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Opinions of Sunday, 17 February 2008

Columnist: Quaye, Joshua

Rejoinder: "Odai Ayiku Do Ghana and Nunguans a Favor"

Freedom of expression must be honored at all costs, but it should not be used as a propaganda vehicle for fostering distortions, hatred, and hostility as this writer has done here. Clearly, not only do the phrases: "the blatant and arrogant decision of Nii Odai Ayiku"; "disregard all norms of civil society and the rule of law"; "Nii Odai Ayiku has caused enough trouble"; and "Go or be thrown out", etc., bring the Nungua Stool and its Occupant to disrepute, but they are inflammatory, only fostering and perpetuating hostility in the Town. Moreover, they unfairly cast Nii Odai Ayiku in a false light to all.

What trouble did Nii Odai Ayiku cause by bringing this action to the Judicial Committee of the Ga Traditional Council? How arrogant was that, and what norms of society and rule of law did he violate? He filed the action because he is the duly installed Chief, and failure to do so would have been an inexcusable dereliction of duty. The Traditional Council's ruling would have been right, if it had declined to rule on the matter and, instead, referred the parties to the courts because the Houses of Chiefs, unlike the courts, are not co-equal branches of Government in our Ghanaian constitutional set up and, therefore, lacked authority to rule on the implicated Executive Instrument. Let me be clear: by the Separation of Powers doctrine which keeps the three arms of government balanced and as checks and balances on one another, the entity authorized to adjudicate the constitutionality of Legislative and Executive enactments is the Judiciary.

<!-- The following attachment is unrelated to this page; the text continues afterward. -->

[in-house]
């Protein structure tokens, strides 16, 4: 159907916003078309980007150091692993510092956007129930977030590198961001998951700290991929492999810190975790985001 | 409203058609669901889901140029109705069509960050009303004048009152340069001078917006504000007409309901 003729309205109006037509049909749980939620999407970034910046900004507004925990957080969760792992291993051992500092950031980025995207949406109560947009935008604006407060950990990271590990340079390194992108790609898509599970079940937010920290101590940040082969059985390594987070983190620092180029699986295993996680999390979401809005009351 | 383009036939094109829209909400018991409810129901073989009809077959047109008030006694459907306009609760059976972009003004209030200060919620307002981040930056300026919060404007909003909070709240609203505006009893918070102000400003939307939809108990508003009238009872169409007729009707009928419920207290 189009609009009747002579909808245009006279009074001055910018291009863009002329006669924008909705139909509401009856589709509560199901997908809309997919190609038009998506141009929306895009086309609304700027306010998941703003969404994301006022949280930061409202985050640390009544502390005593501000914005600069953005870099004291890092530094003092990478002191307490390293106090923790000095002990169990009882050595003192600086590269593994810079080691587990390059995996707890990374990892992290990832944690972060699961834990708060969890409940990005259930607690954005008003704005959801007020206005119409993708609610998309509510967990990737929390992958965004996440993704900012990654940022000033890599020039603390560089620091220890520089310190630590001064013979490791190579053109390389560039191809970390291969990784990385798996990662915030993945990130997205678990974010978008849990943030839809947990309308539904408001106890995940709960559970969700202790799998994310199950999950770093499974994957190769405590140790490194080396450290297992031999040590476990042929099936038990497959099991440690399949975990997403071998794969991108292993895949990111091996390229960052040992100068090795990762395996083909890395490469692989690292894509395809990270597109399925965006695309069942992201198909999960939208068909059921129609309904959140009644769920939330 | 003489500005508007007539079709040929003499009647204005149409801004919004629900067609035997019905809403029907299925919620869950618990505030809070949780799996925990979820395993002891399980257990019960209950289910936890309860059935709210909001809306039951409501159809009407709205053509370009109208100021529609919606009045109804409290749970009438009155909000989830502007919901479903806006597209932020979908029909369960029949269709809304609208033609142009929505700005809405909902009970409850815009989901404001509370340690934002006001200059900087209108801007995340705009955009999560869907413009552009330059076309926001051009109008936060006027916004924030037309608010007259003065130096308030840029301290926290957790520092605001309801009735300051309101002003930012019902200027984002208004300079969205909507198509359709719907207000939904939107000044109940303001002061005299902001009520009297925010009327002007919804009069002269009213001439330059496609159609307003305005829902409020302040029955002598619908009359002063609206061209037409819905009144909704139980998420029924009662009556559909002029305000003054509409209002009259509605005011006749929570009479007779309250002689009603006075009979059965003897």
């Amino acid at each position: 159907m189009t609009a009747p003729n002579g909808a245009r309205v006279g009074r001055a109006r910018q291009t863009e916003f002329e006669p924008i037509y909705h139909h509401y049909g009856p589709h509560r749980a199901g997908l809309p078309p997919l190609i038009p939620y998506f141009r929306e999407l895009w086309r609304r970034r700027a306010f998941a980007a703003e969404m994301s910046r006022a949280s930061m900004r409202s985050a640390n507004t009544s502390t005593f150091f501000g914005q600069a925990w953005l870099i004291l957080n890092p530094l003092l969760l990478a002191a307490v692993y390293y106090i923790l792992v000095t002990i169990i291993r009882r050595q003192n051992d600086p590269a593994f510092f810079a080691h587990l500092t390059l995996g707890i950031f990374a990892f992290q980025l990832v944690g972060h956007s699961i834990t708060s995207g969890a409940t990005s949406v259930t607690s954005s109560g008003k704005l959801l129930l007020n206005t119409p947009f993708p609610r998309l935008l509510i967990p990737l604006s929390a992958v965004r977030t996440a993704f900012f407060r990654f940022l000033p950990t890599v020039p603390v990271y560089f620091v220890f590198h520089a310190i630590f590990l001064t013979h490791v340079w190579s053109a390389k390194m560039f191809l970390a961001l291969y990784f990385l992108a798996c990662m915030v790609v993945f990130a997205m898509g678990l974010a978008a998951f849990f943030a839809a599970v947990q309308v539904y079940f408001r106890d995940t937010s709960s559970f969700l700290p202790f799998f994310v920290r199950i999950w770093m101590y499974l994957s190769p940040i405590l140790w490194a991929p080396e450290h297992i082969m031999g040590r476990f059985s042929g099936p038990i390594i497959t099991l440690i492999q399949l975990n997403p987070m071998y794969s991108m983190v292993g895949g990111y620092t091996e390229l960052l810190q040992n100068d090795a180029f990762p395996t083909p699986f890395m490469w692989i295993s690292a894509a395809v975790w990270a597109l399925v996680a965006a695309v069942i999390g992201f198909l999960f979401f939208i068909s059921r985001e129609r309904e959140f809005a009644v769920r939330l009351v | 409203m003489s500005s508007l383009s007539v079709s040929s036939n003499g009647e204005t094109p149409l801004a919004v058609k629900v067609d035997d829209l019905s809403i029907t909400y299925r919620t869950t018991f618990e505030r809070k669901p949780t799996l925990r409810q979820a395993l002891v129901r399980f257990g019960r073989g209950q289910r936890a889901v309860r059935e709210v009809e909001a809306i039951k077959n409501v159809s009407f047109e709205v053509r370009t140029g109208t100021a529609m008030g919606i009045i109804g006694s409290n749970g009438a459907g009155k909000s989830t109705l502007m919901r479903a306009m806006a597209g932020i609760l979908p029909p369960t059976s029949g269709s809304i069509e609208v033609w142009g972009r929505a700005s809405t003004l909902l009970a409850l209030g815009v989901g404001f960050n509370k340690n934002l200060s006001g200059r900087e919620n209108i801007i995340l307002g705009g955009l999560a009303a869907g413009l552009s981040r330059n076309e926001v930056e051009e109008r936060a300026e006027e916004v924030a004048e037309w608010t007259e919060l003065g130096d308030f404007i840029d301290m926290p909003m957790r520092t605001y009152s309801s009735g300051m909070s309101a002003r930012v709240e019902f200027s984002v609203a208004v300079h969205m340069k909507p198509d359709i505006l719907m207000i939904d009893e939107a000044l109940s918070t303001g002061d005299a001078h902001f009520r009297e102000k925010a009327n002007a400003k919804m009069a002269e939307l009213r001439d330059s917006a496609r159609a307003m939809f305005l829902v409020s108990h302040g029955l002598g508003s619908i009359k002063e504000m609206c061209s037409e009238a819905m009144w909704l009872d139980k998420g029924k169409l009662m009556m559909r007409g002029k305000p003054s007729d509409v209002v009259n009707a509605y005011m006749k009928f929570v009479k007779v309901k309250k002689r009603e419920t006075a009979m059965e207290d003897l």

With this preliminary background information in perspective, the question is: who has standing, i.e., who is the properly authorized person, to bring to the courts this action to vindicate the rights of a chief? Naturally, Nii Odai Ayiku and/or the duly constituted Nungua elders are the right people to do so. The Ga Traditional Council could also bring such an action because, under the Constitution, they are custodians over chieftaincy affairs in their respective areas. Consistently with their obligation to perform their services with the utmost neutrality, the best vehicle for such an action is for them to seek a declaratory relief, asking the courts to declare whether or not the Executive Instrument is valid and of any effect. Their failure to do so here is very puzzling, at best.